Last week at the Yanqi Lake Complex near in Beijing in China, the 2015 World Hydropower Congress saw 1,000 of the hydropower sector’s most influential figures gather to discuss the future direction of the sector.
As Ken Adams, president of the International Hydropower Association (IHA) said in an opening address: “If we are to meet the challenges of a changing climate and global freshwater management, the contribution of hydropower and the multiple benefits it provides cannot be ignored.”
This comment may well suffice as the mission statement of the global hydropower industry, given its central position at the nexus of power and water, the two key ingredients for future development.
And it is of course in the developing world that the prospects for future hydropower development are most evident — as are the needs for that development opportunity. For example, during the Congress Dr Elham Ibrahim, African Union Commissioner for Energy and Infrastructure, explained the enormous challenges Africa faces in its energy sector — not least the fact that less than a third of the population of Sub-Saharan Africa have access to electricity. And as a consequence about 80% of the population still depend on biomass energy for cooking, with very low efficiencies and serious impacts on health and life.
Africa’s strategic Energy Vision aims to develop infrastructure to enhance access to modern energy services for the majority of the African population and this initiative aims to stimulate the addition of 10,000 MW of new hydropower plants by 2020.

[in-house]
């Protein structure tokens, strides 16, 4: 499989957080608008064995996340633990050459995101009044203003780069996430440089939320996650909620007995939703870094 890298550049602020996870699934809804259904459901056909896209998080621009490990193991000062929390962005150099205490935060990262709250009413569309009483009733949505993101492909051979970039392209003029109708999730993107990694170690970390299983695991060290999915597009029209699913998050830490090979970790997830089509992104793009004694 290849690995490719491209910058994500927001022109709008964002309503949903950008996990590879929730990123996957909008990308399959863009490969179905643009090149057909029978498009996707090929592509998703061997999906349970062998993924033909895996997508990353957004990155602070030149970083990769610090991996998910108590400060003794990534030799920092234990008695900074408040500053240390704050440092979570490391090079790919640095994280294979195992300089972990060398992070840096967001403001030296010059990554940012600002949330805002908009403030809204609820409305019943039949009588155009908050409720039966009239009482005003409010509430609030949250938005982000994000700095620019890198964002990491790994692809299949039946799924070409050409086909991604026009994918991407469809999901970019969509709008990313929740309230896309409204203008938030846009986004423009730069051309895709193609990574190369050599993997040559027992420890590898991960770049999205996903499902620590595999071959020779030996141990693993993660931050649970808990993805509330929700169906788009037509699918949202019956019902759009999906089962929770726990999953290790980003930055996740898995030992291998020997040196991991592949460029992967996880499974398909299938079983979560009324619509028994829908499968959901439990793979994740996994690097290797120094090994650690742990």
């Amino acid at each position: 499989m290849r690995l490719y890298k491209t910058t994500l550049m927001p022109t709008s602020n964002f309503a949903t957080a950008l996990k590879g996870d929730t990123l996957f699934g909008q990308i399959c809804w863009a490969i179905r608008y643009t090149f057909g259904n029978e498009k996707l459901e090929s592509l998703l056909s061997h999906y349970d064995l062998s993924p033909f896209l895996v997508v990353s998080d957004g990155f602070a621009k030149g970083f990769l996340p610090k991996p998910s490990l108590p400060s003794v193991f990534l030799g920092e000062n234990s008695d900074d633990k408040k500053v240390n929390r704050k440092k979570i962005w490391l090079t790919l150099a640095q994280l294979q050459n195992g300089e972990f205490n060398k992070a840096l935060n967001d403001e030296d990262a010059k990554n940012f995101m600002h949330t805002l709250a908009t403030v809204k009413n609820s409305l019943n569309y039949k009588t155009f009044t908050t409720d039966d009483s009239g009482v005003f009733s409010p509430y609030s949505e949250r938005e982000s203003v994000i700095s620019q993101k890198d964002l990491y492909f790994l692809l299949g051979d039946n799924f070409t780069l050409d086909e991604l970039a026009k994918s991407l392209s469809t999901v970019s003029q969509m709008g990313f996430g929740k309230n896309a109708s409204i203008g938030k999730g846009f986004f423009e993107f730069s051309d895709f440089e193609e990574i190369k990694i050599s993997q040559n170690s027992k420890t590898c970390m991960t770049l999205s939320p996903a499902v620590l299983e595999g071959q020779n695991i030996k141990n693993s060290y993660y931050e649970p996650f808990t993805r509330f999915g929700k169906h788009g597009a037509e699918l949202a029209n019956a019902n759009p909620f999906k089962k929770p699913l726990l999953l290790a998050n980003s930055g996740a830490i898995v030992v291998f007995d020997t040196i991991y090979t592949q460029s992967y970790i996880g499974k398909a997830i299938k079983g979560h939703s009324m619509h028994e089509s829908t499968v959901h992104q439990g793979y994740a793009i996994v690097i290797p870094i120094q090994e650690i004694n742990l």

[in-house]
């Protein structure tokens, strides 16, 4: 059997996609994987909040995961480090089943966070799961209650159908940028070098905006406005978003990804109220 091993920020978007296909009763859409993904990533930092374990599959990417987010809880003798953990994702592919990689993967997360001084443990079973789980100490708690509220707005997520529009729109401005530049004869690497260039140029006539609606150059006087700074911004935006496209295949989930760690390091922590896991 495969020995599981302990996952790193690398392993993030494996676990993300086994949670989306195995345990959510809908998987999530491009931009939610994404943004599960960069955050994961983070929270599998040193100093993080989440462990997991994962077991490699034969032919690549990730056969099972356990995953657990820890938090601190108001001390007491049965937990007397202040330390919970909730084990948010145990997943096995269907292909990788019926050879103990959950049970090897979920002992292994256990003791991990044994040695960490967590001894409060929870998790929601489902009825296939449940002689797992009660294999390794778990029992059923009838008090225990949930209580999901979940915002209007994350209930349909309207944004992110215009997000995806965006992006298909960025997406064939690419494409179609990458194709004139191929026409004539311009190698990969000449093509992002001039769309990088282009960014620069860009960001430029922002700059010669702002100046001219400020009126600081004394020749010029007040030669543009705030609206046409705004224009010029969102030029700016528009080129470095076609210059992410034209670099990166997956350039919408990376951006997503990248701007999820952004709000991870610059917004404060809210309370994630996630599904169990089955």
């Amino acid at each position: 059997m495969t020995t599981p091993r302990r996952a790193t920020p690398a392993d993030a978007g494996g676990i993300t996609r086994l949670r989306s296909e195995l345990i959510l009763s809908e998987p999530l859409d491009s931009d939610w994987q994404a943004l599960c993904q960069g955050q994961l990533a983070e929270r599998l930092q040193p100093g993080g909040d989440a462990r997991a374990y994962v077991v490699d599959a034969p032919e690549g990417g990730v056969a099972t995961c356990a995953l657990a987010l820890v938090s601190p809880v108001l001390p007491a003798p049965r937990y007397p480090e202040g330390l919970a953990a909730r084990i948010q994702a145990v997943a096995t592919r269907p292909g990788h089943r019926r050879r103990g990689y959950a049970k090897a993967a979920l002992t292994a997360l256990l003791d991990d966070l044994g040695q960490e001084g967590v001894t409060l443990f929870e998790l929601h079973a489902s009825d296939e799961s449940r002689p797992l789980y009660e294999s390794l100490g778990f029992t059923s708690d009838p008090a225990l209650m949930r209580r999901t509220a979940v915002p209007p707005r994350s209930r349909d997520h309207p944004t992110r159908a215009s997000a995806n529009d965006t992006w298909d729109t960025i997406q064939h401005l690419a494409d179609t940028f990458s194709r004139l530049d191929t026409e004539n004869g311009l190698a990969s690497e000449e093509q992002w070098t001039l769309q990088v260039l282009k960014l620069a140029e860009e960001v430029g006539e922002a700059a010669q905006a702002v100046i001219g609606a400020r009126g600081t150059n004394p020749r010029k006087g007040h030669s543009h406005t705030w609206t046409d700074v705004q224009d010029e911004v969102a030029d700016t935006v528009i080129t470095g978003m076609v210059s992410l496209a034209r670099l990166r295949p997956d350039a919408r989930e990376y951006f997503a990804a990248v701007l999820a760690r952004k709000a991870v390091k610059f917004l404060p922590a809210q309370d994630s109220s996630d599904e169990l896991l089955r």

The key to this development, as with any other kind of infrastructure, is access to finance and a central challenge has been to address environmental and social concerns associated with some, typically larger, hydropower developments. These concerns led to the withdrawal of sector support from a number of key institutional investors — a move which many would argue ultimately set Africa back on the road to economic development. For example, Mike Muller, commissioner of the National Planning Commission in South Africa, spoke about the challenges for developers in the region, particularly in the Zambezi river basin. He noted how development has been stalled by the diversion of funds away from hydropower, saying that “banning hydropower from global public funds to mitigate climate change is disgraceful”.
Achieving balance between conflicting demands is the perennial struggle for infrastructure developers right across the energy sector – and hydropower is no exception. What is exceptional is the potential contribution hydropower can make in changing the lives of millions of the world’s poorest individuals in Africa, Asia and elsewhere.
And it is clear that the hydropower sector remains committed to an open discussion on how to address these challenges, as evidenced by Congress sessions such as that titled ‘Development vs Sustainability: How can we find the right balance?’
One thing to emerge from the Congress is that there is no single, simple answer to the development question. What is clear is that the global hydropower sector continues to strive to do so in a responsible and sustainable manner.